The headlines sum up the situation: the contract represents a huge raise for SPD officers (we don’t yet know the full fiscal impact on Seattle’s overall budget) and almost no accountability improvements.

Even The Seattle Times editorial board agrees the proposed contract would be a mistake, writing, “To strengthen bonds between cops and communities, Seattle leaders must ensure that any new labor agreement fully implements the city’s landmark 2017 Police Accountability Ordinance.”

An attached MOU to the proposed contract lists some duties that could, were this to be approved, be taken on by civilian employees. As The Stranger reports, “Instead of creating serious police alternatives that could save the City money and help alleviate staffing shortages at the department, the MOU outlines civilian roles that look more like personal assistants to cops and that protect cushy positions wholly unsuited for some of the City’s highest-paid employees.”

As I wrote at The Urbanist:

Noteworthy in this list is the item regarding wellness checks. The MOU with SPOG passed last year allowed the new Community Assisted Response and Engagement (CARE) team to respond to two call types: person down and wellness checks. This new MOU places additional restrictions on wellness check response, saying civilians can only respond to these calls “where the identified individual known to the caller does not have any history of or current suicidal ideations, significant health problems including mental health, history of or fighting addiction, history of or concerns of domestic abuse, or is living in one of the City’s ‘wet houses.’” Some advocates are concerned these additional parameters could mean wellness checks able to be performed by CARE civilian responders will be few and far between. Indeed, this definition appears to preclude the idea of an alternate civilian emergency response to mental health crises, a policy strongly supported by Seattleites.”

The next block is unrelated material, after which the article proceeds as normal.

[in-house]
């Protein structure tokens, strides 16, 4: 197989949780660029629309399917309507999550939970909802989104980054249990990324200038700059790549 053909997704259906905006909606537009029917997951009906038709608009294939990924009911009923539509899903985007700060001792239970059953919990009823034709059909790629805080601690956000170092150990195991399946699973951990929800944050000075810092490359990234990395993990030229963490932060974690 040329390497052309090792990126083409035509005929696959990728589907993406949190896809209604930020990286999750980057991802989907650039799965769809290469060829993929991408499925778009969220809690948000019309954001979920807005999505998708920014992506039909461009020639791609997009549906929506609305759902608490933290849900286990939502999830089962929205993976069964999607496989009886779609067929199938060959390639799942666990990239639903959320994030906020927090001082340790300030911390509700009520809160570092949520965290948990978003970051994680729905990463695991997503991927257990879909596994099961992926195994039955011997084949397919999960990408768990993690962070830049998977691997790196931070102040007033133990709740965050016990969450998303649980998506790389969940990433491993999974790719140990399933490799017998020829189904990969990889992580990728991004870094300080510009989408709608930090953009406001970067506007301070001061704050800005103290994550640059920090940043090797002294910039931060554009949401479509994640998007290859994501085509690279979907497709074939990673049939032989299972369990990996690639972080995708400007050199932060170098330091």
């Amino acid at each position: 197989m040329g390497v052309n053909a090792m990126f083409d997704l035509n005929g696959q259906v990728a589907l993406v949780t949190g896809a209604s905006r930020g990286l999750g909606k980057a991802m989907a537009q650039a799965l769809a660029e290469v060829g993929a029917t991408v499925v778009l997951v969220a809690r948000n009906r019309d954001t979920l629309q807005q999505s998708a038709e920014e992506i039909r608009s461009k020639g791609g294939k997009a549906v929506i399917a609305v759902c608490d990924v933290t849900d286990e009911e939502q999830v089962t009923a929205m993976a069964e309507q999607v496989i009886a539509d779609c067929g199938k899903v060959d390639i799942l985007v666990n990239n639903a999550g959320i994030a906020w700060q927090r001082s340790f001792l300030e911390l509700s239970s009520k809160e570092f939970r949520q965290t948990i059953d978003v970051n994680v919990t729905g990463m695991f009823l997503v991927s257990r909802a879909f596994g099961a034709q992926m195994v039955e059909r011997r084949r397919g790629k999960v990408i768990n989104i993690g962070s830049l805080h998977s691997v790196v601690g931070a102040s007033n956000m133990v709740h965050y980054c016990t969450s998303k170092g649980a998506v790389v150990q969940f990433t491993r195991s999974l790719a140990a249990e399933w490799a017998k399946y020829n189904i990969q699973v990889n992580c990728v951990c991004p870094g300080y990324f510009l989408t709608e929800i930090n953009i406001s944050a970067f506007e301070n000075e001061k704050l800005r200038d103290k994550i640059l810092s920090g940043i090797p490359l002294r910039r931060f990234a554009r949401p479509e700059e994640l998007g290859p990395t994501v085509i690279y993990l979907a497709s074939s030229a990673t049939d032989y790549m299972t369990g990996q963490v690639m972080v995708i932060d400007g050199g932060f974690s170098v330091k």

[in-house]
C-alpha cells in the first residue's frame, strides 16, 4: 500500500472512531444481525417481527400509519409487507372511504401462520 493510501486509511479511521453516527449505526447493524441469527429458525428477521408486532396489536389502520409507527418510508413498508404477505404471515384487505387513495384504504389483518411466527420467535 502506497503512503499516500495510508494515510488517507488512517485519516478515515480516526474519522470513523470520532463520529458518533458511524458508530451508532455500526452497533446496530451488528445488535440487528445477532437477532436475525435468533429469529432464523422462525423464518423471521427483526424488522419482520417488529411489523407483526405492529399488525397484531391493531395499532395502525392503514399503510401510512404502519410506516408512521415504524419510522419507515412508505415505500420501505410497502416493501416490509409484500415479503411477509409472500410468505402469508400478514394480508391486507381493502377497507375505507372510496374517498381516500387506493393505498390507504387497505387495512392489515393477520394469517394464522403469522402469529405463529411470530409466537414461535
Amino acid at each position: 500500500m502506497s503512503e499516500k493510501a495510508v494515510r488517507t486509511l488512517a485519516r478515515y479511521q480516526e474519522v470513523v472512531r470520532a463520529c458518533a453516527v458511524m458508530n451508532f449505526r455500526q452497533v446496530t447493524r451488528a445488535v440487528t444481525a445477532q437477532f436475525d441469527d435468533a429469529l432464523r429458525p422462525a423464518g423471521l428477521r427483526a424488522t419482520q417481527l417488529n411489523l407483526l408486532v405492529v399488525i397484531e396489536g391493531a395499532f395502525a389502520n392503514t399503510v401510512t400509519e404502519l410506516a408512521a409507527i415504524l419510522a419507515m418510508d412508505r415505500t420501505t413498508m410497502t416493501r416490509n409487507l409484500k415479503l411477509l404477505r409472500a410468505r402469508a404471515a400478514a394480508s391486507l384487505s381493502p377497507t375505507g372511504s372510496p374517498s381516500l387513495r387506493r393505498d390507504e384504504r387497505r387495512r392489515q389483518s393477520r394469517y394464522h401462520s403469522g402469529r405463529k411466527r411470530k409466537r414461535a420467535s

This concerning news comes at the same time that U.S. Rep. Adam Smith has begun touting a new federal investment of $1.926 million into Seattle’s CARE program. He says, “This funding will help launch the CARE Department, which will support the Seattle Police Department and Seattle Fire Department by diverting health mental health, substance use disorders, and related wellness services calls to this new civilian-run department.” Apparently he hasn’t read the new SPOG proposal nor The Stranger’s reporting on how CARE’s dual dispatch is currently going.

Meanwhile, PubliCola reports that many city workers who just had a new contract approved, including retroactive pay raises for 2023 and 2024, won’t be receiving those payments until at least October, which would be six months after agreeing to the bargaining agreement. It is unclear whether a new contract with SPOG would face the same delay in payout.